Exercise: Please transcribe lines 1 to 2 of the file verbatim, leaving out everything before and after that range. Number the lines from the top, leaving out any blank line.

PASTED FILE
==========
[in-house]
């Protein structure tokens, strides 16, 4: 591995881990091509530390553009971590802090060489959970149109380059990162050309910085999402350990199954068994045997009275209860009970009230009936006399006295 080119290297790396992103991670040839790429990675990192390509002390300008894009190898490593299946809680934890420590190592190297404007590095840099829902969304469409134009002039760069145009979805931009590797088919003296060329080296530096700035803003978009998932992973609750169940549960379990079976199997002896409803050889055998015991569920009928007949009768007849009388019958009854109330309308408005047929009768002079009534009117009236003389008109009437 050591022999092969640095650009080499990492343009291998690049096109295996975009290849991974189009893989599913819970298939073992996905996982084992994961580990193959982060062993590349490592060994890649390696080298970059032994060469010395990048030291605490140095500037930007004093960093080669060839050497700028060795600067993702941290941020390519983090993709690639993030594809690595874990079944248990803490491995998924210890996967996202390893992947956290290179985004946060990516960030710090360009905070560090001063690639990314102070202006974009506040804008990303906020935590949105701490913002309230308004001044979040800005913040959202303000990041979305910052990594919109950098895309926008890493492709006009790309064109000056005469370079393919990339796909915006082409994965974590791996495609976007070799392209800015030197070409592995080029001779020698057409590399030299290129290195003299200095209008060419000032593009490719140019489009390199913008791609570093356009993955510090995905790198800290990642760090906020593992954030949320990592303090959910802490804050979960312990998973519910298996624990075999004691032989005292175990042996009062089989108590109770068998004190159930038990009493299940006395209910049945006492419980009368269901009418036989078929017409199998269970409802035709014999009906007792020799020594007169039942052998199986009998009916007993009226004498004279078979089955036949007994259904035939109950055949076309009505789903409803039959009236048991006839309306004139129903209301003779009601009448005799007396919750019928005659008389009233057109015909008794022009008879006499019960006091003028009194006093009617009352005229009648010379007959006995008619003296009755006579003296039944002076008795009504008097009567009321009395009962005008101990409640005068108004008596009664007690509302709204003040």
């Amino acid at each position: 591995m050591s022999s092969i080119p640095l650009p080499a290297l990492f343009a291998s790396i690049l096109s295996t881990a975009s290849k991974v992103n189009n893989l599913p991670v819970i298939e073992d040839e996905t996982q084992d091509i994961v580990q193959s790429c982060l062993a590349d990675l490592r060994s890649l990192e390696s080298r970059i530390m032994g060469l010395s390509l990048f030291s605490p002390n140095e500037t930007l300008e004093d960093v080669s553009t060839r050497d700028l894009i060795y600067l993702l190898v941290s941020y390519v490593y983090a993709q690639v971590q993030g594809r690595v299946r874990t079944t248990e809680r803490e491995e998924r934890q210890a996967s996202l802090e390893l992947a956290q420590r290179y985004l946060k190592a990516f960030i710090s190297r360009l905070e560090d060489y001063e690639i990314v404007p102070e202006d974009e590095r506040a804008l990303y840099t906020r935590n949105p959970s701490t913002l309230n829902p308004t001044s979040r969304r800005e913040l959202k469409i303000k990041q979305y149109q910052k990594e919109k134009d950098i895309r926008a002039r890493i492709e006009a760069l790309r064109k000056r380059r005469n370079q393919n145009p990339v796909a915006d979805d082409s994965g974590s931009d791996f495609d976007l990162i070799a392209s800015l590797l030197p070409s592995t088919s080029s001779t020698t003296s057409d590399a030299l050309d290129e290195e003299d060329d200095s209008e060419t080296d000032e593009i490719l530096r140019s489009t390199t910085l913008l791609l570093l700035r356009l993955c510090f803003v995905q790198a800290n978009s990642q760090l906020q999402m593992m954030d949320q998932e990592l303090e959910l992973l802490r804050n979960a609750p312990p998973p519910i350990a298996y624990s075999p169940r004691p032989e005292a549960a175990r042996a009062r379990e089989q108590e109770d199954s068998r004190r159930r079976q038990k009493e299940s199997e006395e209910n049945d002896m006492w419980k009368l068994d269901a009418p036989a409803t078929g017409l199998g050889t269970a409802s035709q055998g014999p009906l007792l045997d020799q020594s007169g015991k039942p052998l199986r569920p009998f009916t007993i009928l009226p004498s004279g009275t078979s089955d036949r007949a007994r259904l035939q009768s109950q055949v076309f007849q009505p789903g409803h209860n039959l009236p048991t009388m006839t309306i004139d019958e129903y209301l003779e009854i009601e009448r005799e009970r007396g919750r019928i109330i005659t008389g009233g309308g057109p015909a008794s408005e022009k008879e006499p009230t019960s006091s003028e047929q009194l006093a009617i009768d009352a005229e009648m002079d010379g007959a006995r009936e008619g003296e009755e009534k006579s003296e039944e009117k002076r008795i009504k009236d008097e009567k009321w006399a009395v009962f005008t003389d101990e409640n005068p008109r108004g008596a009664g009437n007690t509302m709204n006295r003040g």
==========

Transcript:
[in-house]
């Protein structure tokens, strides 16, 4: 591995881990091509530390553009971590802090060489959970149109380059990162050309910085999402350990199954068994045997009275209860009970009230009936006399006295 080119290297790396992103991670040839790429990675990192390509002390300008894009190898490593299946809680934890420590190592190297404007590095840099829902969304469409134009002039760069145009979805931009590797088919003296060329080296530096700035803003978009998932992973609750169940549960379990079976199997002896409803050889055998015991569920009928007949009768007849009388019958009854109330309308408005047929009768002079009534009117009236003389008109009437 050591022999092969640095650009080499990492343009291998690049096109295996975009290849991974189009893989599913819970298939073992996905996982084992994961580990193959982060062993590349490592060994890649390696080298970059032994060469010395990048030291605490140095500037930007004093960093080669060839050497700028060795600067993702941290941020390519983090993709690639993030594809690595874990079944248990803490491995998924210890996967996202390893992947956290290179985004946060990516960030710090360009905070560090001063690639990314102070202006974009506040804008990303906020935590949105701490913002309230308004001044979040800005913040959202303000990041979305910052990594919109950098895309926008890493492709006009790309064109000056005469370079393919990339796909915006082409994965974590791996495609976007070799392209800015030197070409592995080029001779020698057409590399030299290129290195003299200095209008060419000032593009490719140019489009390199913008791609570093356009993955510090995905790198800290990642760090906020593992954030949320990592303090959910802490804050979960312990998973519910298996624990075999004691032989005292175990042996009062089989108590109770068998004190159930038990009493299940006395209910049945006492419980009368269901009418036989078929017409199998269970409802035709014999009906007792020799020594007169039942052998199986009998009916007993009226004498004279078979089955036949007994259904035939109950055949076309009505789903409803039959009236048991006839309306004139129903209301003779009601009448005799007396919750019928005659008389009233057109015909008794022009008879006499019960006091003028009194006093009617009352005229009648010379007959006995008619003296009755006579003296039944002076008795009504008097009567009321009395009962005008101990409640005068108004008596009664007690509302709204003040």